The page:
how to design your wedding

Designing your wedding seems like a rather huge task but it’s perfectly achievable if you set down good foundations. Even for me, it felt like a rather impossible task to narrow down my ideas and truly set the direction for our 3 weddings. (yes three – we milked it for all it was worth with our mixed cultural backgrounds)

There are lots of considerations when creating the “look” of your wedding – much like designing a space in your own home, it’s about collating a cohesive atmosphere with complimentary pieces and elements. The difference is that your wedding day is a space that isn’t yours day to day so it might feel daunting on putting your own personal stamp.

STEP ONE | Set your wedding “style” priorities.

This is something you can do before you even pick your venue or photographer. It’s a task you can sit down over a glass of wine. Maybe it’ll take 5 minutes or 5 days but I guarantee it’s the best step. No Pinterest, no magazines, no nothing. Just you and your partner.

Making a list of the things that are important to you and your partner will give you direction and get you thinking about your vision for the day. For our ‘white wedding’, Andy and I agreed on the following:

Roman Design Influences | We got engaged in Rome and both have a love for ancient Roman history. Latin also has a strong place in Andy’s family (both his parents are Classics teachers) so we want to incorporate these influences into our wedding in some way.

Bringing The Outdoors In | Andy has a love of the outdoors and I love flowers. Lots of them. With a Florist who prides herself in beautifully British grown floral design, we knew we’d develop lots of set ups to bring the beautiful outdoors of Buckinghamshire inside.

Music | Both of us have a passion for classical and acoustic music so we agreed this was one of our top priorities. We knew that the music would influence emotions and shape the tone of the day. Using classical choices for a romantic setting but having it played on an acoustic guitar would add the rustic feel we were after and having a live band for the reception added a real meaty atmosphere for everyone dancing the night away.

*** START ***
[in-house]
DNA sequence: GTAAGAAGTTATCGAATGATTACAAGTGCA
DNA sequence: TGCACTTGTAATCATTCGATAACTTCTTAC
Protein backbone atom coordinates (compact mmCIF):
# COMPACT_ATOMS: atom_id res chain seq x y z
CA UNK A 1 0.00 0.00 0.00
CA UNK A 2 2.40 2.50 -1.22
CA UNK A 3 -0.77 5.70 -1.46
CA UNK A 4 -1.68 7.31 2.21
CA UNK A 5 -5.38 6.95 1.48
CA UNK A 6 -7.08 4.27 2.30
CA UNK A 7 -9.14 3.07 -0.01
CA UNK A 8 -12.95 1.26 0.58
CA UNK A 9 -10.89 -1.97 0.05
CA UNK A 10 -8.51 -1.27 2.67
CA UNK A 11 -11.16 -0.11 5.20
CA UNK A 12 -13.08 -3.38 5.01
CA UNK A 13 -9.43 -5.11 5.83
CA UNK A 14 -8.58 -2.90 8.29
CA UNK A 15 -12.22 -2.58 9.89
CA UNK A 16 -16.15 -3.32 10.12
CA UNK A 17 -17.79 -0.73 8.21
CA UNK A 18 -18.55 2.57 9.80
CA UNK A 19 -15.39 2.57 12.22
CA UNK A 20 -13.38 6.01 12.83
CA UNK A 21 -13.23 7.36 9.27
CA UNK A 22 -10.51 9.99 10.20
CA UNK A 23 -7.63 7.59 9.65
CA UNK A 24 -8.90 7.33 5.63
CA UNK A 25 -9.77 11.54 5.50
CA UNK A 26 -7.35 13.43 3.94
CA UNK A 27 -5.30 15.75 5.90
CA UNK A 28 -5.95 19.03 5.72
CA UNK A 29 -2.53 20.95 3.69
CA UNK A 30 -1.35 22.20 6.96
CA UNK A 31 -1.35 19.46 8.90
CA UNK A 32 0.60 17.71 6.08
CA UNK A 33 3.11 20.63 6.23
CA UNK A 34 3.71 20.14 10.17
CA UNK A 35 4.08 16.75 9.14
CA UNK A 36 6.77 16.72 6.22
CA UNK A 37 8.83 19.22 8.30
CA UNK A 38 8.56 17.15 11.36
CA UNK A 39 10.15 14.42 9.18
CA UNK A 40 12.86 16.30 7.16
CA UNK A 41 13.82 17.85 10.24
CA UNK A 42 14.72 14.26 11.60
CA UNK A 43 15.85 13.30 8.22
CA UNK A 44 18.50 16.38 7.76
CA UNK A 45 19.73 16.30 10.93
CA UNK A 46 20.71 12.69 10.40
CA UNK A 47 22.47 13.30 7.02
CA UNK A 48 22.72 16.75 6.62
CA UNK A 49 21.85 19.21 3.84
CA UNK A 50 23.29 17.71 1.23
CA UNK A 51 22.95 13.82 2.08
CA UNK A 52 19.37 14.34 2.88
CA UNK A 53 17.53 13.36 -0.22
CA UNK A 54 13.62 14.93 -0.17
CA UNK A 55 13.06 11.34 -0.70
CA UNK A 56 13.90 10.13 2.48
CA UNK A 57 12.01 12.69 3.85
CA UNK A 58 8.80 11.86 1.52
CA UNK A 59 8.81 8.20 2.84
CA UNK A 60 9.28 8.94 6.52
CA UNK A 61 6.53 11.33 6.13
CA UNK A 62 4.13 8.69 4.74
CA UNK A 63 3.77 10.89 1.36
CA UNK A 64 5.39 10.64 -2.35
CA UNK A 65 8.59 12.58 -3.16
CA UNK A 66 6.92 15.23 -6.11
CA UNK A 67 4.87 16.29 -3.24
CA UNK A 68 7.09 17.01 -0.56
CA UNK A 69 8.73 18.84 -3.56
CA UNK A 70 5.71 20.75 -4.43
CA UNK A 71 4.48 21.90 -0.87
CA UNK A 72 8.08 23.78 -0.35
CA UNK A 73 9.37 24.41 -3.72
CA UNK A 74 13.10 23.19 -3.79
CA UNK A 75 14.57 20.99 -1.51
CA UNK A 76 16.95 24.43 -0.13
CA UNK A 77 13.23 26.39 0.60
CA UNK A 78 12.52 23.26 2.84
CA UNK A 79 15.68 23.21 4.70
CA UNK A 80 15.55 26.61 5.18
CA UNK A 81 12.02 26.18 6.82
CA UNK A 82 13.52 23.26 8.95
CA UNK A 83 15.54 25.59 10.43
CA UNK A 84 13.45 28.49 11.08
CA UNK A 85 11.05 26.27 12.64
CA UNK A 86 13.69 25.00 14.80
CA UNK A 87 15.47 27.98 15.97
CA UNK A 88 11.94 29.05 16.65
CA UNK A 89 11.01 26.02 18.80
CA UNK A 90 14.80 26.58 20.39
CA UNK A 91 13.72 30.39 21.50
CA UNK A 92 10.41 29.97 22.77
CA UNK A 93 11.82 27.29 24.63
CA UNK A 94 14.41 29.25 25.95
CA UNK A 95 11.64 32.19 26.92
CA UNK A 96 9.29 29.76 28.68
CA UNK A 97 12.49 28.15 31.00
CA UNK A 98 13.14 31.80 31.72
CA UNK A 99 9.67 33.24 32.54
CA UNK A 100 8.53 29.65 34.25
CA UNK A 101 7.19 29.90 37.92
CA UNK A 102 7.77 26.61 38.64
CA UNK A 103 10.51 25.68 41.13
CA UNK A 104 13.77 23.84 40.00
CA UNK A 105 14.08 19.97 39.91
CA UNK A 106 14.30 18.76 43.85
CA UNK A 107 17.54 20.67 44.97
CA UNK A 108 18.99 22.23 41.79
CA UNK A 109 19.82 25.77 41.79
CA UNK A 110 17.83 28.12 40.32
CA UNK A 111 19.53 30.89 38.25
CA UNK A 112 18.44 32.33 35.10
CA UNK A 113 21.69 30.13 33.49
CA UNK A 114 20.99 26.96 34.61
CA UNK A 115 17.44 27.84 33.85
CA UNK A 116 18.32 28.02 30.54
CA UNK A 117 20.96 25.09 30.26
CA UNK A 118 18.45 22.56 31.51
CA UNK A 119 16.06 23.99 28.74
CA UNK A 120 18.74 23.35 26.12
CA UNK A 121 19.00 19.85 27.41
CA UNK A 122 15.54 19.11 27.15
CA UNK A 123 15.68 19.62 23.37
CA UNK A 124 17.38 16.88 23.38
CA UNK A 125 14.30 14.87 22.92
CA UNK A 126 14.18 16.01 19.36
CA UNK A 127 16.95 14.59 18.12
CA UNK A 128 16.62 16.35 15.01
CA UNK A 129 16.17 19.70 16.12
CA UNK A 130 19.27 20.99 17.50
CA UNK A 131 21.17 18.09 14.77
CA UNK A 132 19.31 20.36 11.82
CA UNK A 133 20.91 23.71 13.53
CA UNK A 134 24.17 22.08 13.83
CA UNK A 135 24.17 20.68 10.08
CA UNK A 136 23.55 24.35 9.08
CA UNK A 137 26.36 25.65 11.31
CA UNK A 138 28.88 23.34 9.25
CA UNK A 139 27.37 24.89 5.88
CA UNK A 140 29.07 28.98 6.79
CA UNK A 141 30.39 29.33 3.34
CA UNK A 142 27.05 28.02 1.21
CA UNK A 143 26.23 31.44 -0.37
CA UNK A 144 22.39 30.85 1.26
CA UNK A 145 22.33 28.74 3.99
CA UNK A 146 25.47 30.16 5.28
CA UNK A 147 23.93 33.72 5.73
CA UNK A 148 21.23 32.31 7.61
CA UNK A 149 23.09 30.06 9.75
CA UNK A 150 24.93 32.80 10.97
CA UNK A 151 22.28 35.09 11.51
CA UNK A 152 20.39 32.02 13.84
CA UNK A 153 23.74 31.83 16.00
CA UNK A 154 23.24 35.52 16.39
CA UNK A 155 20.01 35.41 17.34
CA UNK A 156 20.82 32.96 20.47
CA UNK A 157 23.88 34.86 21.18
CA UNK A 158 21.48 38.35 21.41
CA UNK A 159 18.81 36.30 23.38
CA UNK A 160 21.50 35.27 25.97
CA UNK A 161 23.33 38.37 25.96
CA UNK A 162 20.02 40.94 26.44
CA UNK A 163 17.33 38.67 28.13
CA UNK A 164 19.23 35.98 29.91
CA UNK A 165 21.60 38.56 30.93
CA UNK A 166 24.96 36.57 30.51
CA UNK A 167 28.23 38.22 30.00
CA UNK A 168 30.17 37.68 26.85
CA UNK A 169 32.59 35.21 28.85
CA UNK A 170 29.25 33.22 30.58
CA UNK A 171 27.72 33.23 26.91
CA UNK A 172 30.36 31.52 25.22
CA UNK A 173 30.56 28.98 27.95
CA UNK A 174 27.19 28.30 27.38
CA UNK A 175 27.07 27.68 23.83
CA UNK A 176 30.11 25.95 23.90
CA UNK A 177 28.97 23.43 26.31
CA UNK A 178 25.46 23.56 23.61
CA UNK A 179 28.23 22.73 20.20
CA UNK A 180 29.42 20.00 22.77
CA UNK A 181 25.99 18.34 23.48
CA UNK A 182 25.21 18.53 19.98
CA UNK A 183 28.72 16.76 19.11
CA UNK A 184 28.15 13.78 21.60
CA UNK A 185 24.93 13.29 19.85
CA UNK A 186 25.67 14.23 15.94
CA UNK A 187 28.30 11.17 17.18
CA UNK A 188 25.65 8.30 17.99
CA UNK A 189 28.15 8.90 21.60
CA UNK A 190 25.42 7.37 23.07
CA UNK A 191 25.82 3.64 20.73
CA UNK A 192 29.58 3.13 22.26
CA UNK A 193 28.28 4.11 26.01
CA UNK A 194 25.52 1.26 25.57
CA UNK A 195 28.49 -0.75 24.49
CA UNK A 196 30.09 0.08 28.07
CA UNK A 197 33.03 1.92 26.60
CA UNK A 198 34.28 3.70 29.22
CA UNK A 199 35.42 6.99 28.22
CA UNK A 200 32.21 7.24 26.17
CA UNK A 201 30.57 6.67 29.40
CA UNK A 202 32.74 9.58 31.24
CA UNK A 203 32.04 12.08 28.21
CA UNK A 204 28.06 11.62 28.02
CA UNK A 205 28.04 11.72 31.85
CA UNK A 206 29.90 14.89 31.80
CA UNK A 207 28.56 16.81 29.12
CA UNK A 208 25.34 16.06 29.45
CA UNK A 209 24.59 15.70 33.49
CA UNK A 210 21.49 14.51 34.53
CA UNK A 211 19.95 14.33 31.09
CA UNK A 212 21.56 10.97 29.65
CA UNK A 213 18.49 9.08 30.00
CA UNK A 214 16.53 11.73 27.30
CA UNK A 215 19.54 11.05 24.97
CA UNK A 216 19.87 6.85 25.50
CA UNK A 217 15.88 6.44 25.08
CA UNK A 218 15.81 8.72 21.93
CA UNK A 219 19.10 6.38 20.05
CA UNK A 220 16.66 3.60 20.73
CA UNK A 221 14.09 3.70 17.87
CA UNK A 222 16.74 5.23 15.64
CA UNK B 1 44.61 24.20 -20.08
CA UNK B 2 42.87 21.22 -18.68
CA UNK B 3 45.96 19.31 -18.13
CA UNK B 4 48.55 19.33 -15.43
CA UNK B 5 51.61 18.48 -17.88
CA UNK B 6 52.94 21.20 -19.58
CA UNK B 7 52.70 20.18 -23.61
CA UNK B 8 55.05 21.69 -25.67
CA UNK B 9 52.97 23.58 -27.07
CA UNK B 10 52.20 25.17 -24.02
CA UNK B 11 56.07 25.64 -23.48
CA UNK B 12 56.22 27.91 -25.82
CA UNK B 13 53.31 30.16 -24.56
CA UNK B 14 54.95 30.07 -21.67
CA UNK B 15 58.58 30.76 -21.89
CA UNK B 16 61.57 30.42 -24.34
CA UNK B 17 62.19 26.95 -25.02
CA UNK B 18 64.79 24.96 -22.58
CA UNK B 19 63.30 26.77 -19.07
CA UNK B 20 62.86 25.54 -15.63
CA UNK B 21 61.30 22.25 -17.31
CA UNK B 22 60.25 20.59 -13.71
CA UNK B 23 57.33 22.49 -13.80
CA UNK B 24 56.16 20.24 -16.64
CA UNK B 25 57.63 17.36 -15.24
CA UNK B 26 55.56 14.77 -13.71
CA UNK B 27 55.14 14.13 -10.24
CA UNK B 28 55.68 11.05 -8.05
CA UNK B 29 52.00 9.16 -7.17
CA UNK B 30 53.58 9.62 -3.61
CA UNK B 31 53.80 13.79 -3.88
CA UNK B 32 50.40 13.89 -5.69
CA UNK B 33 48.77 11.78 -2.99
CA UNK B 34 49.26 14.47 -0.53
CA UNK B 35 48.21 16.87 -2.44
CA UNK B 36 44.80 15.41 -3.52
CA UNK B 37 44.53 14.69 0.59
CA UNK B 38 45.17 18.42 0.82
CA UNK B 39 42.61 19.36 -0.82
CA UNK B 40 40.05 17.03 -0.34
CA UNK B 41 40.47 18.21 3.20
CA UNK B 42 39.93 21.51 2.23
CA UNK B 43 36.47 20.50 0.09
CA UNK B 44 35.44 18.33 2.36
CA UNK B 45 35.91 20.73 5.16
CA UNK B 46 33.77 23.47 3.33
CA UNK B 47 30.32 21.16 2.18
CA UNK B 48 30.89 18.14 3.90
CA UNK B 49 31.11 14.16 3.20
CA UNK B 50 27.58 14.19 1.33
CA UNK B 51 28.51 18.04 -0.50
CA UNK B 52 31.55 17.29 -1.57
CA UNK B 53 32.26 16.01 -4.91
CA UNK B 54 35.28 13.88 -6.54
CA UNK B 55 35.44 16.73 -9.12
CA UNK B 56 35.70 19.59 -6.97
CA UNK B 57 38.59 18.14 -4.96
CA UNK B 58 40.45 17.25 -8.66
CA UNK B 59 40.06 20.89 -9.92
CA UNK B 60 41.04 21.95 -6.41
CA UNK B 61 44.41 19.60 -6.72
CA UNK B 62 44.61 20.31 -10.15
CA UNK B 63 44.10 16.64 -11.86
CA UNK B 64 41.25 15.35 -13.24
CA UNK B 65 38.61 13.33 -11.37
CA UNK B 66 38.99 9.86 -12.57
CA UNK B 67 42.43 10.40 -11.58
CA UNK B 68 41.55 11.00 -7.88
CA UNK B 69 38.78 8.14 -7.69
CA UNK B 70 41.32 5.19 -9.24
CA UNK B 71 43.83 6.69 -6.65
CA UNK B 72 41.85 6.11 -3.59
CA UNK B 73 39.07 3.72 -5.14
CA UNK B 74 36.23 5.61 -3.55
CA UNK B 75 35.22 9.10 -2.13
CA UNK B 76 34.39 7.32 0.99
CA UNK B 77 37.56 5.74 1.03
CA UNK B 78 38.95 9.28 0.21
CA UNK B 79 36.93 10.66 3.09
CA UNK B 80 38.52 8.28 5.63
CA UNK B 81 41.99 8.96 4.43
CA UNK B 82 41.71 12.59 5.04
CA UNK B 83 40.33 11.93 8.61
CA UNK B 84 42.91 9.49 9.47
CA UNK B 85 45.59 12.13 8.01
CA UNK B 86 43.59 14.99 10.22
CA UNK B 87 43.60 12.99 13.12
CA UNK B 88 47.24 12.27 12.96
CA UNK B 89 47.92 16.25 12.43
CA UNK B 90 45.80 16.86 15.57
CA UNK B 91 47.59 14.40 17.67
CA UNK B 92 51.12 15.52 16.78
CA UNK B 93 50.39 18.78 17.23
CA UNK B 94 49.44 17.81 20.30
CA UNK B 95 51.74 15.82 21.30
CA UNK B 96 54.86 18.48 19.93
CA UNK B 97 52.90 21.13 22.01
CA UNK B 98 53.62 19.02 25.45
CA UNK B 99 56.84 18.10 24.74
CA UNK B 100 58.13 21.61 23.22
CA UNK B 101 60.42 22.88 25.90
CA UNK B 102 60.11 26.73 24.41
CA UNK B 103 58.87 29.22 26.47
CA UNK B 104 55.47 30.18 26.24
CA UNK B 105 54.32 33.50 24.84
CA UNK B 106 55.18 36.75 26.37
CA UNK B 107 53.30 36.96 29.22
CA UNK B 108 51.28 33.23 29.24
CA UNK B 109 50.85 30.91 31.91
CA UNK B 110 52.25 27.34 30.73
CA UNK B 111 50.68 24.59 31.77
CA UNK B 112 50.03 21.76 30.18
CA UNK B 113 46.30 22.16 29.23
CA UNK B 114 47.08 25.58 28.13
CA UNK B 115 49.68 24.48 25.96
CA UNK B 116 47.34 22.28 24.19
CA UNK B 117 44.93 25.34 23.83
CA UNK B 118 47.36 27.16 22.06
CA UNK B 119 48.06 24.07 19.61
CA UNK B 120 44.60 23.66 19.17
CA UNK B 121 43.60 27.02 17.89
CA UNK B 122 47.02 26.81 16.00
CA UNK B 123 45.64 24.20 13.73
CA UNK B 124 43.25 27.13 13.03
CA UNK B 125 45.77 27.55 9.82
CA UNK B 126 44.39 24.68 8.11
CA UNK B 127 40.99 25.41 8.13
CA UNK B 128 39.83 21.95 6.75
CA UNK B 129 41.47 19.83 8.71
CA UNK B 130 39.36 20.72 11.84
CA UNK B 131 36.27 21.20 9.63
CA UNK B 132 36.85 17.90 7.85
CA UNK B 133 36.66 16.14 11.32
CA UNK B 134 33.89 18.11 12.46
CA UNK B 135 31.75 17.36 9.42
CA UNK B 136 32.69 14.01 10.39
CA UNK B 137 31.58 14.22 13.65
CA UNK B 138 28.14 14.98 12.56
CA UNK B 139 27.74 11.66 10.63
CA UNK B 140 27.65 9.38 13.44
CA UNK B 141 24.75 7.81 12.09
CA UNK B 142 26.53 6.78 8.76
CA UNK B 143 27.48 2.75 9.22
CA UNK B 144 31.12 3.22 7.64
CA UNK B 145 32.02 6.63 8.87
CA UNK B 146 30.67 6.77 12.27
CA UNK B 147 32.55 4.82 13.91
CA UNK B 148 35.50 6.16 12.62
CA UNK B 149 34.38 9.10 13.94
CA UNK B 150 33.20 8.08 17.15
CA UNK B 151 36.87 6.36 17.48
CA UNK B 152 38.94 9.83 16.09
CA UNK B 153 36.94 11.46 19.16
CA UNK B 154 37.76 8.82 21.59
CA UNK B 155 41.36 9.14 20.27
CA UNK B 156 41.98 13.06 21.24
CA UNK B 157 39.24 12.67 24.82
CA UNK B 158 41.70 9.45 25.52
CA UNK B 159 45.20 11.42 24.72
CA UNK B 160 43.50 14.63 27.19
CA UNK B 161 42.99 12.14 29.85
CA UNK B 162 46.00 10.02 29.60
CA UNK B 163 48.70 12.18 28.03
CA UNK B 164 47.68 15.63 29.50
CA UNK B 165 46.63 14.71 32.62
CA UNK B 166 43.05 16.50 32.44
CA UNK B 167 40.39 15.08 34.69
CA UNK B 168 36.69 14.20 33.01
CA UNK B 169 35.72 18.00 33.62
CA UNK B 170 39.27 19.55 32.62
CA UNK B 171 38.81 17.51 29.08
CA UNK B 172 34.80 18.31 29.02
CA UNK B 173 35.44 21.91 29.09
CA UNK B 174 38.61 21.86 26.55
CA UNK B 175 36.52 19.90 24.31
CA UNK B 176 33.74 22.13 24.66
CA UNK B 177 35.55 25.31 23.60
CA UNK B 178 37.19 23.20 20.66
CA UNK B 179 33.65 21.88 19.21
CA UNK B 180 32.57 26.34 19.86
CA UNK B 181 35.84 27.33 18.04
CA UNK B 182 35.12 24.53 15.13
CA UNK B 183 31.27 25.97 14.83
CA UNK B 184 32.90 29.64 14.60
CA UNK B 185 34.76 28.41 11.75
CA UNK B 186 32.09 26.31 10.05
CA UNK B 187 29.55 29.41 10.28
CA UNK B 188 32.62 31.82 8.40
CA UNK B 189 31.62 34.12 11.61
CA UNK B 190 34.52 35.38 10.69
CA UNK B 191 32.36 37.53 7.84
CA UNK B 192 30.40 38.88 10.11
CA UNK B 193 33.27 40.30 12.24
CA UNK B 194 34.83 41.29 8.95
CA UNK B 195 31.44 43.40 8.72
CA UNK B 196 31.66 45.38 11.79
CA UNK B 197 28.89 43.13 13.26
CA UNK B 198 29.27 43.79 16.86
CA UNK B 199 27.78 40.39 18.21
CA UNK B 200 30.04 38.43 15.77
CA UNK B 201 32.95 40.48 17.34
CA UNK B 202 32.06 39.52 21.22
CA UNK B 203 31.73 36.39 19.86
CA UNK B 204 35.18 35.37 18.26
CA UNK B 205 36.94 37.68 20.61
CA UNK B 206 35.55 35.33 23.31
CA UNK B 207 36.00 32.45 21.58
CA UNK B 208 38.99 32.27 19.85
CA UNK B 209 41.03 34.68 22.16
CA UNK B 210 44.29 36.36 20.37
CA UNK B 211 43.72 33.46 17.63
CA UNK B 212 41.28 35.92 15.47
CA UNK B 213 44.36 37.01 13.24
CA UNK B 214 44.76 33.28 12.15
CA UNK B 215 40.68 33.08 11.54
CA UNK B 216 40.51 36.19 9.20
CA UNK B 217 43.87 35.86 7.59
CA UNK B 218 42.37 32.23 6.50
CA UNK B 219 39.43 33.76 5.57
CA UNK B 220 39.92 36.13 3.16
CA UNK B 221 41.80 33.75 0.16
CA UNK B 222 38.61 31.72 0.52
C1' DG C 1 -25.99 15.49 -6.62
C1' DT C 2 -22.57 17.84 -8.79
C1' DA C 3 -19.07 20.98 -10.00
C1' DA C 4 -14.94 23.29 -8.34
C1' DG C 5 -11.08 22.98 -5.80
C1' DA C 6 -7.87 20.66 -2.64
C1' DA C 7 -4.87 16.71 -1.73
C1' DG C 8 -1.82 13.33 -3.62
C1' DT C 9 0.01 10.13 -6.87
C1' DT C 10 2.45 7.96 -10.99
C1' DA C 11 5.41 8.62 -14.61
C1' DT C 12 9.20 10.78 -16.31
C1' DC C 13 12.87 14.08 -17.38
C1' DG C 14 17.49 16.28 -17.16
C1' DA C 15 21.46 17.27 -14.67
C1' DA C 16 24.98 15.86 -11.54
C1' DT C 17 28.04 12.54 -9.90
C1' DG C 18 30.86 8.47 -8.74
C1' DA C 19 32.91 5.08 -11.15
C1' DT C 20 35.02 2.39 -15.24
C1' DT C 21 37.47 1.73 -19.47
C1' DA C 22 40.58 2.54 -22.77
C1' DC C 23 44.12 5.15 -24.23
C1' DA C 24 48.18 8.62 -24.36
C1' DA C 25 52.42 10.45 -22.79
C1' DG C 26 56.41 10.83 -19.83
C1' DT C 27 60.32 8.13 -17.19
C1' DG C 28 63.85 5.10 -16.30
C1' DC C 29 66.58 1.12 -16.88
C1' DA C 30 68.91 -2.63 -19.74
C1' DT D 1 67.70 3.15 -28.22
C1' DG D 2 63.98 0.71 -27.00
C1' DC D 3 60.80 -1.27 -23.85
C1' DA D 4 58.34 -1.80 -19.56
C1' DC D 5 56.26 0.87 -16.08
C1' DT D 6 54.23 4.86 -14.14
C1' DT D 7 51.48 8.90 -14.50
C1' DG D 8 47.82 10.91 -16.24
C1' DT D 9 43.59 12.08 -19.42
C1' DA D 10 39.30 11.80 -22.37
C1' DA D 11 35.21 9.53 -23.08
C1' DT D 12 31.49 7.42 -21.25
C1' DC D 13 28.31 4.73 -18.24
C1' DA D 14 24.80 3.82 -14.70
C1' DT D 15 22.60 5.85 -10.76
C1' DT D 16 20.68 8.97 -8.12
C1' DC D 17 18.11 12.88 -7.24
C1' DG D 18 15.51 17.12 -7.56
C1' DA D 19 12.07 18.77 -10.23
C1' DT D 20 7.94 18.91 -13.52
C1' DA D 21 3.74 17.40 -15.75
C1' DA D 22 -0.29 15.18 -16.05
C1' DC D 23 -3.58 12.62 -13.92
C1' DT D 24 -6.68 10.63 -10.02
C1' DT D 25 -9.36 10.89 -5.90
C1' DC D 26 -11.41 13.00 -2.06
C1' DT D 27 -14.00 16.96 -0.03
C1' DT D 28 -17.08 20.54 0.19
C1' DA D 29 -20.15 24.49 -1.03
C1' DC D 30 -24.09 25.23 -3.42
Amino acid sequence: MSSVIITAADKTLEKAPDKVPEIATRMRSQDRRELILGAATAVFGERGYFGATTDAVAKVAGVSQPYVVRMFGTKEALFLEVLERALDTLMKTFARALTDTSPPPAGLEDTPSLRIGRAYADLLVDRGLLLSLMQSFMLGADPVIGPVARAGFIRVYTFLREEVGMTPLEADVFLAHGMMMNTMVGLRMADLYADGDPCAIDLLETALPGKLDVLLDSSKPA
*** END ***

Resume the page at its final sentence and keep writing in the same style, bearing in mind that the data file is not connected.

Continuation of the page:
STEP TWO | When you find your venue, let it guide initial decisions

Your location doesn’t need to dictate every aspect of your day, but you should let it guide you in some direction. If you chose your venue based on the prospect of having an outdoor ceremony, you can pull inspiration from the surrounding nature, or if the venue has a striking dark wall paper, pull that into your colour scheme.

For our our ceremony took place in the “Winter garden” with it’s green structure and glass, I knew we could make a feature of bringing greenery in along side the lanterns to fill the space

STEP THREE | Stepping into the realm of pinterest

Whilst it’s good to have a mood board of ideas you love for your wedding… it is ridiculously easy to get lost within the world of photographs and pin things that really don’t tie into your wedding day. Many of us begin wedding planning with massive Pinterest boards that often go neglected – it’s worth bearing in mind that what you like now may be wrong or irrelevant when you start to refine your overall look. That’s exactly what happened to me! So don’t worry, it’s normal.

TOP TIP :  When you pin an image, edit the caption and write why you’ve chosen it. This will force you to consider the real reason why you’ve chosen it – make you more intentional and also hold you accountable for your choices. It might be the tiniest detail or simply the colours within it. This way, when you’re months down the line looking back at the board you know exactly why that image was chosen and can refer to it properly when talking with your suppliers

STEP FOUR | Setting your colour palette

Don’t restrict yourself to three or four colours. For my clients, I typically set a range of at least nine colours and textures which all tie in together. This allows much more flexibility and avoids creating a look that’s ‘one dimensional’.